Violence committed against persons with disabilities is a frequently unrecognized and underreported problem that has reached epidemic proportions in the United States as reflected in the following statistics:
  • 54 million Americans with disabilities (U.S. Department of Justice, Office of Crime Victim Bulletin, 1998)

  • According to one study in 2000, approximately five (5) million crimes were committed against persons with developmental disabilities in comparison to 1.4 million child abuse cases and one (1) million elder abuse cases. (From Joan Petersilia, Ph.D., When Justice Sleeps: Violence and Abuse Against the Developmentally Disabled.)

  • More than ninety percent (90%) of people (both male and female) with developmental disabilities will experience sexual abuse at some point in their lives. Forty-nine percent (49%) will experience ten or more abuse incidents. (Valenti-Hein, D. & Schwartz, L. (1995). The Sexual Abuse Interview for Those with Developmental Disabilities. James Stanfield Company. Santa Barbara: California)

  • A study of psychiatric inpatients found that eighty-one percent (81%) had been physically or sexually assaulted. (From Jacobson & Richardson, American Journal of Psychiatry, 1987)

  • Sixty-two percent (62%) of women with physical disabilities reported experiencing emotional, physical or sexual abuse. (From Nosek & Howland, 1998)

  • Only three percent (3%) of sexual abuse cases involving people with developmental disabilities will ever be reported. (From Valenti-Hein, D. & Schwartz, L. (1995), The Sexual Abuse Interview for Those with Developmental Disabilities. California: James Stanfield Company.)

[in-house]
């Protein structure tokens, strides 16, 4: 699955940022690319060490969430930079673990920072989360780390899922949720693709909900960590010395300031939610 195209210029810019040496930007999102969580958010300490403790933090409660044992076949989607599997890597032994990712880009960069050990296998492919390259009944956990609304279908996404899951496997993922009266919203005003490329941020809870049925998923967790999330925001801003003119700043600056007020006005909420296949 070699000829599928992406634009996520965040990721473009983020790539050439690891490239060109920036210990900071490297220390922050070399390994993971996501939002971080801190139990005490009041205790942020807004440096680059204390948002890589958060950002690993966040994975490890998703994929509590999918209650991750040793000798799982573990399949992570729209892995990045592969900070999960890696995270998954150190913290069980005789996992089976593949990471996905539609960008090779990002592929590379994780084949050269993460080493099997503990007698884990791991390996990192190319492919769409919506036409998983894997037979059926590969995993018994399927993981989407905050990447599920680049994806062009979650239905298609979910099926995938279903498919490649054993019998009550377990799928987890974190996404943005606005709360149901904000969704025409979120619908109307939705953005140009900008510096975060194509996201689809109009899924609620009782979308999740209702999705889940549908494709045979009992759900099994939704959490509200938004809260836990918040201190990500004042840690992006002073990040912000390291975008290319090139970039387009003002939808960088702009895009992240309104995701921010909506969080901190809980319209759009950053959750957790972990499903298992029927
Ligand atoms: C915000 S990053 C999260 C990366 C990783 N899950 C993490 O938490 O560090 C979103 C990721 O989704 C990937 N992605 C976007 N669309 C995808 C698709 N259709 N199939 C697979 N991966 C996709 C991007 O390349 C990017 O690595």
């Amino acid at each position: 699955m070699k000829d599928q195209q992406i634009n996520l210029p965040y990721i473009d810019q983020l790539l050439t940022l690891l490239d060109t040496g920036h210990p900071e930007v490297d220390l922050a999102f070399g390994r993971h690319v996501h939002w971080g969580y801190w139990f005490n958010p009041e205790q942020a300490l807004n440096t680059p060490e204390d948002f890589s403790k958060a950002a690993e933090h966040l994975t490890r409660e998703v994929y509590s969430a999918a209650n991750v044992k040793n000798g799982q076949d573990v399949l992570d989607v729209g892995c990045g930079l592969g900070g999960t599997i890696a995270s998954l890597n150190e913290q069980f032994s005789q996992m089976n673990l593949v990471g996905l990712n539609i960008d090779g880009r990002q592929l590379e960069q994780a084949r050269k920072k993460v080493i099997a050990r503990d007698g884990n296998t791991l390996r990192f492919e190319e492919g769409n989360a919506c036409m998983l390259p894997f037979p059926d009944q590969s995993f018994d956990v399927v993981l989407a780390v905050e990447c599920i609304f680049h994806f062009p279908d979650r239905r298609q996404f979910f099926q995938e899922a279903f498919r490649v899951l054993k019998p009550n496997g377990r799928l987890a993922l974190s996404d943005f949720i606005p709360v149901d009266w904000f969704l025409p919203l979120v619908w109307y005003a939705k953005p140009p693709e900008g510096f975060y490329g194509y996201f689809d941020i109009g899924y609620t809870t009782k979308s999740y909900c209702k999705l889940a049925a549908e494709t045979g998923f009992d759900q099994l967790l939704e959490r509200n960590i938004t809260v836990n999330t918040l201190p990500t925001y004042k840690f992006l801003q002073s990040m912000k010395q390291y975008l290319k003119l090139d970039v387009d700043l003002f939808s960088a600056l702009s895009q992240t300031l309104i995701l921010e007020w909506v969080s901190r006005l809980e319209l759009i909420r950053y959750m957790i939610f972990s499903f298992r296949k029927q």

• Adults with developmental disabilities are at risk of being physically or sexually assaulted at rates four to ten times greater than other adults. (From Sobsey, Dick (1994). Violence and Abuse in the Lives of People with Disabilities The End of Silent Acceptance? Maryland: Paul H. Brookes Publishing Company.)

  • Sixty-eight (68) to eighty-three (83) percent of women with developmental disabilities will be sexually assaulted in their lifetime, which represents a 50 percent higher rate than the rest of the population (Pease & Franz 1994, Warick, Jason (1997).

  • The violence that women with disabilities experience includes verbal abuse, forced segregation, intimidation, abandonment and neglect, withholding of medications, transportation, equipment and personal assistance services and physical and sexual violence (Matsuda, 1996).

  • Women with disabilities are raped, assaulted and abused at rates more than two times greater than women without disabilities.